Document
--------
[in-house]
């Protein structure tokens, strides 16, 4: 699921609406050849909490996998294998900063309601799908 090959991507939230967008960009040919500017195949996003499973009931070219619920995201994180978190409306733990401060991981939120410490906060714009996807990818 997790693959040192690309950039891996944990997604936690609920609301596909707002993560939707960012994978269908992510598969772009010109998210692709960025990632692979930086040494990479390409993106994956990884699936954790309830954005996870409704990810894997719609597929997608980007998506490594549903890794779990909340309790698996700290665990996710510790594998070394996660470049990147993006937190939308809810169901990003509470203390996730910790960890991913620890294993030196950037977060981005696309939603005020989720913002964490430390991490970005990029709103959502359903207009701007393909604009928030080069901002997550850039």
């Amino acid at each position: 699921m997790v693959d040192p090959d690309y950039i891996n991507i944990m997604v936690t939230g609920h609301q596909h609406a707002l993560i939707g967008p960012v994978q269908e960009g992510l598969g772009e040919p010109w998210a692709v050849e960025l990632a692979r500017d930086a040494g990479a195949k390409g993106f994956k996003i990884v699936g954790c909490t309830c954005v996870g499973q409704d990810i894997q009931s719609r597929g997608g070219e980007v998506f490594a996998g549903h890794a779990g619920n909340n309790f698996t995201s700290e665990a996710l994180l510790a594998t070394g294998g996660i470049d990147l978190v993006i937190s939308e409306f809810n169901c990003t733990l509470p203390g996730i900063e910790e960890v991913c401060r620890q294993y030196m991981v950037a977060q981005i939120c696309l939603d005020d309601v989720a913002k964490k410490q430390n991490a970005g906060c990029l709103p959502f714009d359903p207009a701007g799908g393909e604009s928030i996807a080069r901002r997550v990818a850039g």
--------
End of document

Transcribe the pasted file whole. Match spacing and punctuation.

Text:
[in-house]
């Protein structure tokens, strides 16, 4: 699921609406050849909490996998294998900063309601799908 090959991507939230967008960009040919500017195949996003499973009931070219619920995201994180978190409306733990401060991981939120410490906060714009996807990818 997790693959040192690309950039891996944990997604936690609920609301596909707002993560939707960012994978269908992510598969772009010109998210692709960025990632692979930086040494990479390409993106994956990884699936954790309830954005996870409704990810894997719609597929997608980007998506490594549903890794779990909340309790698996700290665990996710510790594998070394996660470049990147993006937190939308809810169901990003509470203390996730910790960890991913620890294993030196950037977060981005696309939603005020989720913002964490430390991490970005990029709103959502359903207009701007393909604009928030080069901002997550850039």
């Amino acid at each position: 699921m997790v693959d040192p090959d690309y950039i891996n991507i944990m997604v936690t939230g609920h609301q596909h609406a707002l993560i939707g967008p960012v994978q269908e960009g992510l598969g772009e040919p010109w998210a692709v050849e960025l990632a692979r500017d930086a040494g990479a195949k390409g993106f994956k996003i990884v699936g954790c909490t309830c954005v996870g499973q409704d990810i894997q009931s719609r597929g997608g070219e980007v998506f490594a996998g549903h890794a779990g619920n909340n309790f698996t995201s700290e665990a996710l994180l510790a594998t070394g294998g996660i470049d990147l978190v993006i937190s939308e409306f809810n169901c990003t733990l509470p203390g996730i900063e910790e960890v991913c401060r620890q294993y030196m991981v950037a977060q981005i939120c696309l939603d005020d309601v989720a913002k964490k410490q430390n991490a970005g906060c990029l709103p959502f714009d359903p207009a701007g799908g393909e604009s928030i996807a080069r901002r997550v990818a850039g």